Another pessimistic overview of climate conference COP26 has been given today by an activist who wasn’t even born when the first COP, held in Berlin in 1995, set out to try and protect the earth from the threat of climate change.
Talking with SIC noticias, Mariana Gomes of Climáximo has said she really has very little expectations of this latest COP which opened this afternoon in Glasgow, principally because, in her opinion, COP was created to fail.
“121 countries have declared their proposals to cut emissions, and these proposals – according to scientists – will see an increase (in global temperatures) of 2.7ºC by 2100”, she explained. “Once again, the Paris Accord will not be met as it, like COP, was defined to fail.
“As far as I am concerned, we can just expect ‘a good bit of theatre’ (from COP26)”, she said.
It is perhaps one of the few times the views of a young Portuguese climate activist have coincided with those of a much-older government minister (click here).
Even UN secretary general António Guterres has warned of the “serious risk” that COP26, for all its good intentions, could end up not delivering (click here).
The recent G20 summit of world leaders in Italy was a taste of what could come, failing to hit any of the high notes hoped for, explains France 24 (click here).
And what doesn’t seem to be being discussed, says Mariana Gomes, is “the major cause of climatic changes, which are fossil fuels”.
These “have to stop. We need to make an energetic transition and help less developed, poorer countries adapt against climatic phenomena. We need to historically repair cultures that have been hit by climate change and which don’t bear any of the responsibility for the climate crisis…”
And this seems far from being likely.
Vulnerable countries like the Marshall Islands and Barbados have already told the conference that allowing global temperatures to rise above 1.5ºC by the end of the century would be an effective ‘death sentence’ for them… “The clock is at one minute to midnight on the Doomsday clock,” British prime minister Boris Johnson has warned.
Said Ms Gomes, the pledge required (the one she doesn’t expect to see coming) would be to cut greenhouse gas emissions by 55% by 2030 – and do away totally with ideas of carbon offset schemes or credits (strategies allowing richer countries to emit carbon in poorer nations, or to offset emissions by financing environmental schemes again in poorer countries).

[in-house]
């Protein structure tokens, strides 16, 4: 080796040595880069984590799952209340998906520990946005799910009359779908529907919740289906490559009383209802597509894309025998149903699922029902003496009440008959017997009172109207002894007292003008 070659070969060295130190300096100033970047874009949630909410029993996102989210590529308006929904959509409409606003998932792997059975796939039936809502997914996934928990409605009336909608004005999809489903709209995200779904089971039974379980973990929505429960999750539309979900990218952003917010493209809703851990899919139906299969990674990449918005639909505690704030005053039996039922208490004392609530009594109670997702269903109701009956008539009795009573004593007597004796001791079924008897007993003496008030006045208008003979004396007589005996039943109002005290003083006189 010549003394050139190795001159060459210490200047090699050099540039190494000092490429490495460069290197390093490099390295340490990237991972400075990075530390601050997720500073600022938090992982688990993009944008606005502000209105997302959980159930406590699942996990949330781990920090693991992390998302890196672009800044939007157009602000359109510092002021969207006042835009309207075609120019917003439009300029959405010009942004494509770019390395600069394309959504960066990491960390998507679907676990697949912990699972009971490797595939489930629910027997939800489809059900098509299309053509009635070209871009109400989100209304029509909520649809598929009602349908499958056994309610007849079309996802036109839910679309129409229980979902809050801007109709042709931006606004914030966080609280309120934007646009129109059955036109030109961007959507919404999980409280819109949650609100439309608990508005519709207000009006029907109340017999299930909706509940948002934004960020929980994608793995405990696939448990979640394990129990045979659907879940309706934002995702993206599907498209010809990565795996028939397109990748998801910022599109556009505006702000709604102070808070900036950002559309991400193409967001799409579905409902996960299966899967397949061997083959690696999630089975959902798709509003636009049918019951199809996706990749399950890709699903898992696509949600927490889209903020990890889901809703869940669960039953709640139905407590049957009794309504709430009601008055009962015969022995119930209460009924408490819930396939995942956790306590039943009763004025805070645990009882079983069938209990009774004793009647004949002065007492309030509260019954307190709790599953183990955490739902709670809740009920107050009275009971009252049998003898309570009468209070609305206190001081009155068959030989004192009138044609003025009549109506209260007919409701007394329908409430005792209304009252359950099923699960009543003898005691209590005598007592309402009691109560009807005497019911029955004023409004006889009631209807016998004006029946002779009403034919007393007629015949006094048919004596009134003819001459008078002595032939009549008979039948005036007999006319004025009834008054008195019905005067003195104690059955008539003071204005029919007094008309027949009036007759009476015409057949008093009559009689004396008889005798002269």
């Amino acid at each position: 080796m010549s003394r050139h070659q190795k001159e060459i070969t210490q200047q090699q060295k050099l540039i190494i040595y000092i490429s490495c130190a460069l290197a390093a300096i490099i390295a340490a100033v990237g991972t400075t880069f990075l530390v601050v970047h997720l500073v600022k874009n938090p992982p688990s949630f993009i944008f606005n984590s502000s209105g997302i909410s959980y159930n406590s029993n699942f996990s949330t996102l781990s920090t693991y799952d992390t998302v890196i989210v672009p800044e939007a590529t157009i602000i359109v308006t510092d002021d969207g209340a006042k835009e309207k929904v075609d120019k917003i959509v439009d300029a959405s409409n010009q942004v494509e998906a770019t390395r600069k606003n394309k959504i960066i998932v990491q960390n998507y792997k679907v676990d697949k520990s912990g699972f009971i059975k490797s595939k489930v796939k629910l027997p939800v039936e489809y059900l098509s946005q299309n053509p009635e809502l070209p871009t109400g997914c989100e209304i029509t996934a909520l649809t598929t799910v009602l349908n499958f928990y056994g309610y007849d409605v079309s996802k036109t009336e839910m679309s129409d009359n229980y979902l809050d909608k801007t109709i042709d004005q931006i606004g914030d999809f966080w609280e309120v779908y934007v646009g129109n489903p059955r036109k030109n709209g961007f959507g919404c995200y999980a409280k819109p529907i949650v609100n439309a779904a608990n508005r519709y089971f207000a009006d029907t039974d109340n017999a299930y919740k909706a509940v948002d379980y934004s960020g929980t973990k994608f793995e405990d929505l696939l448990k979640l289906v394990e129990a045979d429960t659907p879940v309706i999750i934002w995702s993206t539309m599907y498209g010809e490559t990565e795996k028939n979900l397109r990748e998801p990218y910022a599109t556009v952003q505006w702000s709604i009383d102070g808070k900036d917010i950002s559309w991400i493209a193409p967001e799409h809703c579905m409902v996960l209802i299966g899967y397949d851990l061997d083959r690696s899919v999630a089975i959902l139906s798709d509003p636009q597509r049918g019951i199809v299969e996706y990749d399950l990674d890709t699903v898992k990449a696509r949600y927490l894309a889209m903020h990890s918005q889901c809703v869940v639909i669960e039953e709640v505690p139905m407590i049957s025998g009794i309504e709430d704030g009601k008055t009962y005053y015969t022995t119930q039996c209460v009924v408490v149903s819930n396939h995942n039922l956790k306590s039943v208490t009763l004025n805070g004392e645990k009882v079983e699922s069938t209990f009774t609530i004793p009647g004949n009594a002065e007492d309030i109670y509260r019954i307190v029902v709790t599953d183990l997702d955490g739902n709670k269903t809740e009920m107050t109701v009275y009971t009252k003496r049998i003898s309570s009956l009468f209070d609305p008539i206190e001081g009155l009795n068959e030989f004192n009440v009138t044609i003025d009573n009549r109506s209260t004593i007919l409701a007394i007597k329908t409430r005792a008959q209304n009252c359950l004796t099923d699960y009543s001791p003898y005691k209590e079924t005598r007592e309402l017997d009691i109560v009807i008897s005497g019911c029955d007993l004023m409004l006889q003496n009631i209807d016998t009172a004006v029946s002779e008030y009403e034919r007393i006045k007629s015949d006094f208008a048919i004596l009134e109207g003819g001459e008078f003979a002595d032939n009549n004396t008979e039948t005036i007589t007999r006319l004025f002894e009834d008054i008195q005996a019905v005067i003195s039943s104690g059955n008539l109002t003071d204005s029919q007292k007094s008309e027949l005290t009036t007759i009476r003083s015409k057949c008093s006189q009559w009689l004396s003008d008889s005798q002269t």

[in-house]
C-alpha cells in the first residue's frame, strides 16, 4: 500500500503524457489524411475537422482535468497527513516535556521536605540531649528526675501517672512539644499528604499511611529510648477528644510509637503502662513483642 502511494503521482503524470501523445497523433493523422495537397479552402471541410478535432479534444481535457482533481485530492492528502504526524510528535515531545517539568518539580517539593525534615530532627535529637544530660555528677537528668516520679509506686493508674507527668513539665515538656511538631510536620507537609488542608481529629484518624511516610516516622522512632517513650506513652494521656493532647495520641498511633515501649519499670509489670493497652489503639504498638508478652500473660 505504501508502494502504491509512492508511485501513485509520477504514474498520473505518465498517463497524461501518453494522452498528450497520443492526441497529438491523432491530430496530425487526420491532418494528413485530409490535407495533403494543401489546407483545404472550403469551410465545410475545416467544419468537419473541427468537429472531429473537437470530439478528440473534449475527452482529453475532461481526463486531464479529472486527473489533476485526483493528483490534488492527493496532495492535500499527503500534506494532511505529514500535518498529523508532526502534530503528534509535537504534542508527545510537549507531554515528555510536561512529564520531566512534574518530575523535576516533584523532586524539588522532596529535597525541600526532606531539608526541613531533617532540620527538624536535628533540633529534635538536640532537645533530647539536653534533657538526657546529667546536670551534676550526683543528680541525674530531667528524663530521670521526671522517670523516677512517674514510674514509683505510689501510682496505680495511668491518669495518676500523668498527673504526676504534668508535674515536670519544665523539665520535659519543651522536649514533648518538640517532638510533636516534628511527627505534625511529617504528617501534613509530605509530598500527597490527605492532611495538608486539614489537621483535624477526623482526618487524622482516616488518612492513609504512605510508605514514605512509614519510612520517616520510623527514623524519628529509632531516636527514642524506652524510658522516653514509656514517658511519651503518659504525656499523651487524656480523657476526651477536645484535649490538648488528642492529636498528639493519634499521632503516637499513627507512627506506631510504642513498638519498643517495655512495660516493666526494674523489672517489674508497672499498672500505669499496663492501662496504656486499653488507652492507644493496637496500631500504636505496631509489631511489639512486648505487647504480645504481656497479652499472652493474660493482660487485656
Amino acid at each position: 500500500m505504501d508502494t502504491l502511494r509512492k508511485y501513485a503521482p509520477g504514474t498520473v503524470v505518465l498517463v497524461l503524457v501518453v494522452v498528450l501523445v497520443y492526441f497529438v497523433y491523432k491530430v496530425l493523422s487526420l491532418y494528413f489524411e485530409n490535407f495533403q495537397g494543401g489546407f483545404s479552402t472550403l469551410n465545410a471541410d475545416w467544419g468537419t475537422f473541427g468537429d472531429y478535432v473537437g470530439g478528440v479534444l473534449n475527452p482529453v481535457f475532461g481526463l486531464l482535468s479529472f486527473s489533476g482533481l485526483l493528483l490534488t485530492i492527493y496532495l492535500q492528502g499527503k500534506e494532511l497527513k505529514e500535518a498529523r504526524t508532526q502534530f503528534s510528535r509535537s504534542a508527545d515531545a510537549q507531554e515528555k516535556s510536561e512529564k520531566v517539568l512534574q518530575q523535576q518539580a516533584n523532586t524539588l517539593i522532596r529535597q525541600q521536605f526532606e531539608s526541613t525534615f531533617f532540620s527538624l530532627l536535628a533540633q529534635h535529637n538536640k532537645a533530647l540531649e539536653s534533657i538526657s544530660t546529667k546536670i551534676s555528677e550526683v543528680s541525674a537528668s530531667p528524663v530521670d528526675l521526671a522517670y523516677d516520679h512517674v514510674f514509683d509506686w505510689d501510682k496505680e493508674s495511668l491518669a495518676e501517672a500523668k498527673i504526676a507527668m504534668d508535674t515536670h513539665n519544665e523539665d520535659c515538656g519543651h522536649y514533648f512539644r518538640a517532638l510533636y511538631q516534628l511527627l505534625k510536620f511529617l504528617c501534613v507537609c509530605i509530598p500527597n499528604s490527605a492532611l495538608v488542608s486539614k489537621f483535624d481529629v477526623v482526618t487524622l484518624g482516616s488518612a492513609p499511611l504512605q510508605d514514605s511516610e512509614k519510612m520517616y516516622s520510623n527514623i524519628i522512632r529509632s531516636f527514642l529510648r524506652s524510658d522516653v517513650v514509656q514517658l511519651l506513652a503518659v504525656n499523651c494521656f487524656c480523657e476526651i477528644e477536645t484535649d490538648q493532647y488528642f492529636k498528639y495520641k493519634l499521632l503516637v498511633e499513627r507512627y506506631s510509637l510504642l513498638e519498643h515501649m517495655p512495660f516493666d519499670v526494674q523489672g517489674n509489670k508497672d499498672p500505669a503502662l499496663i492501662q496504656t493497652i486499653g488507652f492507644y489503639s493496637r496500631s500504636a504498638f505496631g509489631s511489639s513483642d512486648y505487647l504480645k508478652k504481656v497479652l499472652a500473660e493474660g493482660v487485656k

This is just a way of “dealing in carbon”, and won’t help the planet, said the young activist – also accusing Portugal’s current government of not having a coherent ‘energetic transition strategy’.
Closure of power stations and refineries as has happened in Sines and Matosinhos are all very well, but they have “led to the unemployment of hundreds of workers. Our government doesn’t have any plans for these workers, nor for the infrastructures” now standing empty, she said.
This may be a little harsh. There have been ‘announcements’ and ‘declarations’ about a centre for green hydrogen (Sines) and even a possible lithium refinery (for Matosinhos), but she is correct to the extent that there are no hard and fast plans yet; no agreementsn or investment in place. Just words.
And this, in the end, is what seems to be anticipated from COP26: lots of words, but very little in the way of concrete commitments that will make a difference.
In Ms Gomes’ mindset, when COP26 finally leaves the international stage in two-weeks time, the world will still be on the road towards extinction…